Smer 1/48-scale DH. Tiger Moth
|REVIEWER:||George Oh and son|
|NOTES:||Stolen from my stash by my son when he was 7.|
The De Havilland DH.82 Tiger Moth needs no introduction to aero-modellers or aircraft enthusiasts.
Ever see the George Peppard movie “The Blue Max” (it differs a bit from the book)? I first saw it as a boy and bought the DVD last year. I still love the aircraft scenes (and a few others). It is obvious to an aircraft enthusiast that some of the aircraft are modified Tiger Moths, so (for fun) I resolved to build a few of them in model-form. Not wanting to spend a fortune on the project, I chose the Smer Tiger Moth as the base kit because of its size, low cost and availability. I bought 3.
afternoon, I took my family and in-laws to the
This is a basic kit with almost no cockpit detail and only fair detail. It had less than 30 parts moulded in chunky light-grey plastic. Dunno how it measures-up, because I build models – I don’t measure them, but the finished product looks like a Tiger Moth.
At this point, I decided that this was the perfect vehicle to use in an experiment. I had an idea for a method to rig a biplane and decided to try it on this, my son’s model. While he painted the struts and carbanes, I superglued the middle of a strand of EZ-Line into each of the sockets of the lower wing. Jason fitted the struts, then I dry-fitted the upper wing, squaring it up with coins and blocks. Next day, when it was dry, I removed the top wing, drew the EZ-Line over the tops of each adjacent strut or carbane, and secured it with more superglue. This is when I learnt that the EZ-Line need be only lightly tensioned – say 2-3% of its length.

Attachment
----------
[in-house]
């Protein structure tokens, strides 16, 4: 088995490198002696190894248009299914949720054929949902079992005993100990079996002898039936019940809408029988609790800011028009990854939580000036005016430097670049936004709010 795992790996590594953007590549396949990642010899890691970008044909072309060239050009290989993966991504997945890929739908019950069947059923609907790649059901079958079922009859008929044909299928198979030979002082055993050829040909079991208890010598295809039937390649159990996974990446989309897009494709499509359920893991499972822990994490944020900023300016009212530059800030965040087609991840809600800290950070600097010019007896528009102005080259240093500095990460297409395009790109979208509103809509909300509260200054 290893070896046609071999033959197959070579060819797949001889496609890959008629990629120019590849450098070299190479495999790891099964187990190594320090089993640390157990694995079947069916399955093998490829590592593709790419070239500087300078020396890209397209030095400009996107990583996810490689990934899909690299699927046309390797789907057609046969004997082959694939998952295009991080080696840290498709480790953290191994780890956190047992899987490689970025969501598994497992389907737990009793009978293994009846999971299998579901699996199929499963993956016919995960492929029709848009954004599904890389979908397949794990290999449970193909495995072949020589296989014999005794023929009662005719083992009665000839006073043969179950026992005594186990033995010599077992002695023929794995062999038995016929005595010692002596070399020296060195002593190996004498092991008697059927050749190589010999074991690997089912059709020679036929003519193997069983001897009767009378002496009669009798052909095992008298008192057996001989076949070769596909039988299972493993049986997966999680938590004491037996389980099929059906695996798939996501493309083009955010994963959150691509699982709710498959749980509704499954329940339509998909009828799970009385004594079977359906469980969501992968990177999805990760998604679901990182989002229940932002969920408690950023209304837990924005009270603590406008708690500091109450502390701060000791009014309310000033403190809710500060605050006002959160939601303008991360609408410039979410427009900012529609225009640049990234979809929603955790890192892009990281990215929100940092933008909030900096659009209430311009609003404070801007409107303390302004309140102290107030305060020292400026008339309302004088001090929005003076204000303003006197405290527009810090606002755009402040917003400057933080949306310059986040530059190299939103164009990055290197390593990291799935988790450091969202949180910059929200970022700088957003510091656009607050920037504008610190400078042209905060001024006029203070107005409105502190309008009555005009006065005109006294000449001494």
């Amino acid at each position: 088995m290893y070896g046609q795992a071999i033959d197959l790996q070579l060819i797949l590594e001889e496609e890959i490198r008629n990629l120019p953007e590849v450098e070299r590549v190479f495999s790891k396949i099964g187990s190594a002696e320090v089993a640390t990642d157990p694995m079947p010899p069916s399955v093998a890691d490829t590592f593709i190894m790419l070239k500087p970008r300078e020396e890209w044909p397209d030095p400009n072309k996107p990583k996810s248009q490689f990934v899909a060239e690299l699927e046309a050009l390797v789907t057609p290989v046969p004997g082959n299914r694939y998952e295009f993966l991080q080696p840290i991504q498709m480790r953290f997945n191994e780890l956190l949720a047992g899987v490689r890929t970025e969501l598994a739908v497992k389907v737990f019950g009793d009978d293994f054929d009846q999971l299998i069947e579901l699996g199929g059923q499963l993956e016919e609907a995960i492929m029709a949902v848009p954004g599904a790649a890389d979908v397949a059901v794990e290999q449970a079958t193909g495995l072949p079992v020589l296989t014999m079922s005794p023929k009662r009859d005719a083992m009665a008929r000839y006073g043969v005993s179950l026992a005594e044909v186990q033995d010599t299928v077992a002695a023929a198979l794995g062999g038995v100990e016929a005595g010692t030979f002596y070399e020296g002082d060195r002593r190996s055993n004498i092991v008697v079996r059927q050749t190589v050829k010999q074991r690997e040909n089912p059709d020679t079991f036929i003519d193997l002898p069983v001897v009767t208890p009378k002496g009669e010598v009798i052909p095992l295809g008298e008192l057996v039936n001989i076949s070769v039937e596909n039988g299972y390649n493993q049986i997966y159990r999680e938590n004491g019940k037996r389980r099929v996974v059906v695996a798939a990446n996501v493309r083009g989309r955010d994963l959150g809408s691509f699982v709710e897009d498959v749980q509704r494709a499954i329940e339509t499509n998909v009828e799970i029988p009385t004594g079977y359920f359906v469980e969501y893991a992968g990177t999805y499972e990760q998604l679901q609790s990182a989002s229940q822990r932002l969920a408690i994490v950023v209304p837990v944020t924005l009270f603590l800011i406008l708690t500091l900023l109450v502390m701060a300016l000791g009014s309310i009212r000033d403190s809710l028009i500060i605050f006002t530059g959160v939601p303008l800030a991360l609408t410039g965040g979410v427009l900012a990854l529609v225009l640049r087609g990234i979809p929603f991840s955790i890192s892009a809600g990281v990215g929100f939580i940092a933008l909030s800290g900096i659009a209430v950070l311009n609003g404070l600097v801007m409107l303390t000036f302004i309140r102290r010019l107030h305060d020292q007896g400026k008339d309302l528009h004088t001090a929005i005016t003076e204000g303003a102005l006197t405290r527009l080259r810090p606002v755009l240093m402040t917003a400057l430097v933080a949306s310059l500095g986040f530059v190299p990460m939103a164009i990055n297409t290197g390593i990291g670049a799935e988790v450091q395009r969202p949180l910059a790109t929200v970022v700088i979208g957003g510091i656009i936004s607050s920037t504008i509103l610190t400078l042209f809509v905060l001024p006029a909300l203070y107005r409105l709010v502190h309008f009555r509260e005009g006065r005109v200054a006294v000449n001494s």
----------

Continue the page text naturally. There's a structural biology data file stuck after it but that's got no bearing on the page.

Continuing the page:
OK, I had to attach the top wing to the tops of the struts, then the undercarriage leg assembly underneath. My son attached the unpainted wheels because he was anxious to complete it. Only now did I notice the lack of the two tiny clear windscreen pieces, so I cut some from a piece of thin clear rigid sheet and embedded them into grooves cut across the fuselage spine. Another one finished.
As I had surmised, this is a simple kit. Even a child can make it, and see a Tiger Moth. Dunno if my son learnt anything, but he certainly enjoyed the build. I enjoyed the father/son time and learnt about rigging. EZ-Line is great stuff as it is a fine elastic ribbon that is very forgiving of being bumped or snagged. The other members of our model club certainly thought that he had done an excellent job and they were equally surprised at his ability to discuss Tiger Moths, expound on how-I-built-it-with-Daddy’s-help and about when-I-saw-real-ones-of-these, but then, they are all middle aged (or better) and he and his sister are the only juniors in the club.
Just the instructions and the boxart.
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